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Officials urge caution for motorists in deer breeding season

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Jonah Beleckis
Monday, October 16, 2017

When Jennifer Becker and her husband, Brian, drive up to their other home in upper Michigan, she usually drives and he watches for eyes near the road—a sign for deer.

But during one drive in February or March of this year, Brian assumes something spooked a deer who kept its head and eyes down and ran into the front driver's quarter panel of their car, Jennifer said.

The whole bumper on the company Jeep had to be replaced. The hood smashed into the driver's door so hard Jennifer had to climb out the passenger-side window, said Jennifer, who owns Elkhorn Automotive and Tire Center in Elkhorn with Brian.

The two were OK following the crash, but they had to order car parts on eBay and have people from their shop put it all back together.

The deer breeding season, which runs from September through November, causes a spike in deer movement patterns, Lt. Rick Reed of the state Department of Natural Resources said in an email.

This means more deer-related crashes. Officials are encouraging motorists to be more careful.

Walworth County saw a spike in deer-related crashes last year—going from just above 300 in 2015 to 341 in 2016. The 2016 amount was higher than it's been in Walworth County in at least the last 20 years, according to data from the state Department of Transportation.

Reed said over the past three years the DNR estimates the deer herd has grown 11 percent in Walworth County. He also said last year's mild weather may have caused more deer movement and more vehicle traffic in the roads.

Wisconsin law enforcement agencies in total reported 20,413 crashes between deer and motor vehicles, the DOT reported. Dane County saw the most with 1,006.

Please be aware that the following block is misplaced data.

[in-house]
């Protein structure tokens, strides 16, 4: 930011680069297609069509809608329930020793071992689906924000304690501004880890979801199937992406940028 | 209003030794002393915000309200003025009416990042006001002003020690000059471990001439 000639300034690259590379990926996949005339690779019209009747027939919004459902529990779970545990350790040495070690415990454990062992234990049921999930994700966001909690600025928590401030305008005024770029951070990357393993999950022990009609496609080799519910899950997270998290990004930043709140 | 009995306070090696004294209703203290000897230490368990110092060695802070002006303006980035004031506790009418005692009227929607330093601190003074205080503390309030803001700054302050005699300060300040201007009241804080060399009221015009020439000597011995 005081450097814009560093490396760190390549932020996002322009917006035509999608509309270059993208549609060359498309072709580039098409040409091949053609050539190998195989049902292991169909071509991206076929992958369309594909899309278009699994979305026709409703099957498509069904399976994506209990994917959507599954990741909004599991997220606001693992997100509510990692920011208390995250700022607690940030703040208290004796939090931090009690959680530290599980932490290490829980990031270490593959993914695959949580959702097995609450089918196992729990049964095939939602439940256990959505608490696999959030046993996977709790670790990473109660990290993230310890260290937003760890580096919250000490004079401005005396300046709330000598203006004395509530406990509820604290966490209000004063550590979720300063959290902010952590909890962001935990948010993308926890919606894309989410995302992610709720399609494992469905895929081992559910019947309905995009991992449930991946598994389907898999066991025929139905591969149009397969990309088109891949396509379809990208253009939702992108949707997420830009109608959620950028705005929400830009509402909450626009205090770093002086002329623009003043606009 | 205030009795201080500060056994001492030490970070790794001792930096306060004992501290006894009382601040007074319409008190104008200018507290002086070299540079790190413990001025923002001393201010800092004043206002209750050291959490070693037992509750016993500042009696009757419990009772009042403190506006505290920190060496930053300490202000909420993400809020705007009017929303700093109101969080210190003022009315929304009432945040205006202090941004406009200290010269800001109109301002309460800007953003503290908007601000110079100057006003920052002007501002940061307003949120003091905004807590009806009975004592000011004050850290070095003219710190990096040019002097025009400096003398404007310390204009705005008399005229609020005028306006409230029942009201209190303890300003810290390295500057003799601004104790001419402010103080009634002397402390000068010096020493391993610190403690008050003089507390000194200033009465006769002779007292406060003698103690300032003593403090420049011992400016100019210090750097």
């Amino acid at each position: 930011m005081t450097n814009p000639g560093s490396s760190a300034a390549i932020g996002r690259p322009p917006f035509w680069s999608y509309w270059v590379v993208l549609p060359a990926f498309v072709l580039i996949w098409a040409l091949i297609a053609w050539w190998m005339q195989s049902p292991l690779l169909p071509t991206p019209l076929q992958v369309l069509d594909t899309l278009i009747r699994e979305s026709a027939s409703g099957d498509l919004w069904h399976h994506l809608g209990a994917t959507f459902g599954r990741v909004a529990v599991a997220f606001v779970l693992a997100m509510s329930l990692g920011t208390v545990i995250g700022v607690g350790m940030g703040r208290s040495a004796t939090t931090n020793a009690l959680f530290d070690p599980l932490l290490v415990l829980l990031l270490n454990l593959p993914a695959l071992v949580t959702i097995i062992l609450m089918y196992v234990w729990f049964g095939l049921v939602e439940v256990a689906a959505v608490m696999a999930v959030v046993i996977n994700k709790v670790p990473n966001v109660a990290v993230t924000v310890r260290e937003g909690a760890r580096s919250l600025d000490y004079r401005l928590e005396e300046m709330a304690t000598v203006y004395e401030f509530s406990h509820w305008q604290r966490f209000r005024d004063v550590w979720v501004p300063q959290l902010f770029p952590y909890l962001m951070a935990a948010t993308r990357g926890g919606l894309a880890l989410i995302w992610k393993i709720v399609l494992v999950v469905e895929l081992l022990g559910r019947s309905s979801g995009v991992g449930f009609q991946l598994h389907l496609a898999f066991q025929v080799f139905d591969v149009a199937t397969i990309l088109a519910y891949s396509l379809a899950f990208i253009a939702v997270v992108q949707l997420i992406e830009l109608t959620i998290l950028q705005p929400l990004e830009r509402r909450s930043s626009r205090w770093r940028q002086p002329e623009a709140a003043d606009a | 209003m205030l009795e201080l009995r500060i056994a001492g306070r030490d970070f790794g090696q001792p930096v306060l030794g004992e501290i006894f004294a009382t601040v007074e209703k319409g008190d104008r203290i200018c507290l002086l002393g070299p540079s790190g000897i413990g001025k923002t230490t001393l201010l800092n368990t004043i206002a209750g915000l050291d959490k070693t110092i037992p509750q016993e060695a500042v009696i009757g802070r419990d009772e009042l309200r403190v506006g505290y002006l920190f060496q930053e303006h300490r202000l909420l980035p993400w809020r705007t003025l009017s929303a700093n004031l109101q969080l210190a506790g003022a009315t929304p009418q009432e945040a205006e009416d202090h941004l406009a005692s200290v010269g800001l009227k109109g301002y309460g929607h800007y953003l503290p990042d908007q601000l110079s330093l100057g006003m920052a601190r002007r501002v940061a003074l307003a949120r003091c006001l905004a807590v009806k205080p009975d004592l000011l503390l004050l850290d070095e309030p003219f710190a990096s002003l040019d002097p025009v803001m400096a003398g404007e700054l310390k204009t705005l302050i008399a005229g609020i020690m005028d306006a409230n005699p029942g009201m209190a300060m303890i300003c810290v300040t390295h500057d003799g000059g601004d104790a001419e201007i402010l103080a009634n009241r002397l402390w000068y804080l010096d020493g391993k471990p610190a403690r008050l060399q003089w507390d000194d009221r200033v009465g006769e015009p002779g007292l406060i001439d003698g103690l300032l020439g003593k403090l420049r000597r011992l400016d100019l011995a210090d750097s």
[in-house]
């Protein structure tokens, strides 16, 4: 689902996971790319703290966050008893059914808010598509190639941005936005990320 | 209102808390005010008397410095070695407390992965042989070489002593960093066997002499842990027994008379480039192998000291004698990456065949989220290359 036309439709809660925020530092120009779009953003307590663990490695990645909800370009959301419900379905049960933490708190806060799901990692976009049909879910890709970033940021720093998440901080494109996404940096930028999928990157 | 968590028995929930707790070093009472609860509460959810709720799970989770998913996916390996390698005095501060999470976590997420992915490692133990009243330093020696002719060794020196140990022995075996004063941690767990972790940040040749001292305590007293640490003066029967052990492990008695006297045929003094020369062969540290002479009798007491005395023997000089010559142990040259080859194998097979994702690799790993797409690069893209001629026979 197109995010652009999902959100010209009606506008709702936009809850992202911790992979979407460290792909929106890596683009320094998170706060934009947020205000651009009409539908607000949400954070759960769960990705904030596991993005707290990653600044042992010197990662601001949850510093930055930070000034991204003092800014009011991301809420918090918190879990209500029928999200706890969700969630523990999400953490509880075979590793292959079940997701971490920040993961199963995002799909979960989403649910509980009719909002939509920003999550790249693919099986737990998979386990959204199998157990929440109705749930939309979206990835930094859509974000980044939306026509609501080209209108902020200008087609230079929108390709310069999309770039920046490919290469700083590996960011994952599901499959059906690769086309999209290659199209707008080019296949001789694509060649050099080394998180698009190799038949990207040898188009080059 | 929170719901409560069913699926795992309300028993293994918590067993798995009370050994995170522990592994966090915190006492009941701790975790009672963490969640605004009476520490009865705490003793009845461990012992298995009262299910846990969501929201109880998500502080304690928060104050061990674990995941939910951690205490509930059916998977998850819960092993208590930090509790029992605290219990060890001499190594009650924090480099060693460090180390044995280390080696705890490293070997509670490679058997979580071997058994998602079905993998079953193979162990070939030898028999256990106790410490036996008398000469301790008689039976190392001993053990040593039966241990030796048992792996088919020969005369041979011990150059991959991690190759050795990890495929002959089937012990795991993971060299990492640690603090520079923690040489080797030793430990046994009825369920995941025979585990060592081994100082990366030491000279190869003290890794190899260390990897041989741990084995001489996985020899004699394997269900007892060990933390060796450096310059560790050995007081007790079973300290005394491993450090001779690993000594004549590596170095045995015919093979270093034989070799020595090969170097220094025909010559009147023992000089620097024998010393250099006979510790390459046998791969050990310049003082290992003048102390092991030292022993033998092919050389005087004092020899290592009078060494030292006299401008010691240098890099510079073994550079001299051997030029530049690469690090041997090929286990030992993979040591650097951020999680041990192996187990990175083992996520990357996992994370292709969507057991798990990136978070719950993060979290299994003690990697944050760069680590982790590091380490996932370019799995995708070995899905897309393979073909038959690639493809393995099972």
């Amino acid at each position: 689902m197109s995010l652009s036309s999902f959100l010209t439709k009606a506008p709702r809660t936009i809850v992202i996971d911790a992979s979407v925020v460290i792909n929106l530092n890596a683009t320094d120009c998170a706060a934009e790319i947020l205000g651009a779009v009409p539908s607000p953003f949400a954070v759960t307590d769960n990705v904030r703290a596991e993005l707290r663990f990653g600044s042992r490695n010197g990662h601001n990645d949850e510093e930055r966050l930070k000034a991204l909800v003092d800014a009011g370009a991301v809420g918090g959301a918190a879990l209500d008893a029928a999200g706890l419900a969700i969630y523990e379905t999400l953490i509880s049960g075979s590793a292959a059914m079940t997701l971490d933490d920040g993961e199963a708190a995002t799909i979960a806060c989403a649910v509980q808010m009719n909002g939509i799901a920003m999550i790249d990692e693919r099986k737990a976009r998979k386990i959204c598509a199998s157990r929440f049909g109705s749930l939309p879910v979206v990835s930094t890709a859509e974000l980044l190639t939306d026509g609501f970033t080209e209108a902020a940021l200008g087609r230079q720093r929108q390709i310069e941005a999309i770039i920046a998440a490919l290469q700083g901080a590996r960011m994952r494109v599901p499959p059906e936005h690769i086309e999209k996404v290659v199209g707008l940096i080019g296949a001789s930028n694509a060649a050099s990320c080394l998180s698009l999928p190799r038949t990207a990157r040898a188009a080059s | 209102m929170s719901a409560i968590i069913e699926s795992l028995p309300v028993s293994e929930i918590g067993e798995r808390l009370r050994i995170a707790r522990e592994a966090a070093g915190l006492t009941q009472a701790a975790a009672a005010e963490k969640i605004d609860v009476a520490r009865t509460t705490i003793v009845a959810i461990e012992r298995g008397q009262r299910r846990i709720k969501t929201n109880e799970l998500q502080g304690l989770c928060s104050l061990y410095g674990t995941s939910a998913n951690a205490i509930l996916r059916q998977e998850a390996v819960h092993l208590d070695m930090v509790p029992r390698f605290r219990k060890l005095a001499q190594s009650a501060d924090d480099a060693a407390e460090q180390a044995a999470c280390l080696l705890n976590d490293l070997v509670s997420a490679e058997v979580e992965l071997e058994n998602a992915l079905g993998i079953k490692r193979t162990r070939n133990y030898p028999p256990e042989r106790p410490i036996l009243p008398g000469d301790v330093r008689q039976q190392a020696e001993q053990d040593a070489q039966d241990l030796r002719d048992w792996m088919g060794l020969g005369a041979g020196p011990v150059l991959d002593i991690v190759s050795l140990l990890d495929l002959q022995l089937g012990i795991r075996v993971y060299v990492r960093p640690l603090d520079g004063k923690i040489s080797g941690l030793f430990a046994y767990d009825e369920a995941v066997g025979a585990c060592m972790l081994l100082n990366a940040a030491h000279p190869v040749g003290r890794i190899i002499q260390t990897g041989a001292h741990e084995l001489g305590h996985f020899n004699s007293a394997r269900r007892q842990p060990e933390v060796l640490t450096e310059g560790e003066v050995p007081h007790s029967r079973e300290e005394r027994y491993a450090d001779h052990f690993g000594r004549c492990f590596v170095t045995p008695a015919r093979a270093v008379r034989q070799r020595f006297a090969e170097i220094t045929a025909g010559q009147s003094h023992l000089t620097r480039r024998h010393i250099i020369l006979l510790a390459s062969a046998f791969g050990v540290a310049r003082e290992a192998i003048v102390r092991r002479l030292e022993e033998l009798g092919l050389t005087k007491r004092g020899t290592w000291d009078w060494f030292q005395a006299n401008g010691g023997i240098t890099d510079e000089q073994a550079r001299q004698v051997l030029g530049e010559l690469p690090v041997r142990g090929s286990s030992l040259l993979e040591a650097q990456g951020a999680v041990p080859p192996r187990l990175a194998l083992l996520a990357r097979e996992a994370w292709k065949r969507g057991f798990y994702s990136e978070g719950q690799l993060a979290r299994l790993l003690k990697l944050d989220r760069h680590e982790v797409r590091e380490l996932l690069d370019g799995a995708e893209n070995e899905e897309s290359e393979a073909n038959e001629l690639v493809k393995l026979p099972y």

To be more careful, Reed suggested that motorists slow down and scan the area in front and to the sides continuously. He said deer often cross in groups, so seeing one deer is a sign more are nearby.

Other tips, provided by the DOT, include:

— Be most vigilant at the early morning or evening hours, when deer are most active.

— If a deer is in your headlights, don't expect it to move away.

— Do not swerve because swerving can confuse deer as to where to run. Swerving can also cause the driver to lose control and get into a more serious crash.

An exception to this rule is for motorcycles. Motorcycles should slow down, brake firmly and swerve if necessary to avoid hitting the deer, the DOT said in a news release.

— Slow down and always wear a seatbelt.

The extent of damage to vehicles from deer accidents varies from minor to severe, Walworth County Patrol Capt. Dave Gerber said in an email. The size of the deer, angle and speed of the impact and size of the vehicle are among factors that determine how bad the crash is, he said.

Many exterior components on vehicles today are made of plastic, Gerber said. This means even low-speed crashes can cause a lot of damage.

Drivers can also strike other objects, such as trees, while trying to avoid deer, Gerber said.

The Beckers recently had someone bring their car in after they hit a deer. Jennifer said the radiator was blown out, the bumper was messed up and the grill had suspension damage.

The Beckers don't really drive the company Jeep back and forth anymore, Jennifer said with a chuckle. The car Jennifer drives now has stronger lights so they can see more.

“You're always a lot more cautious looking for those eyeballs,” she said.



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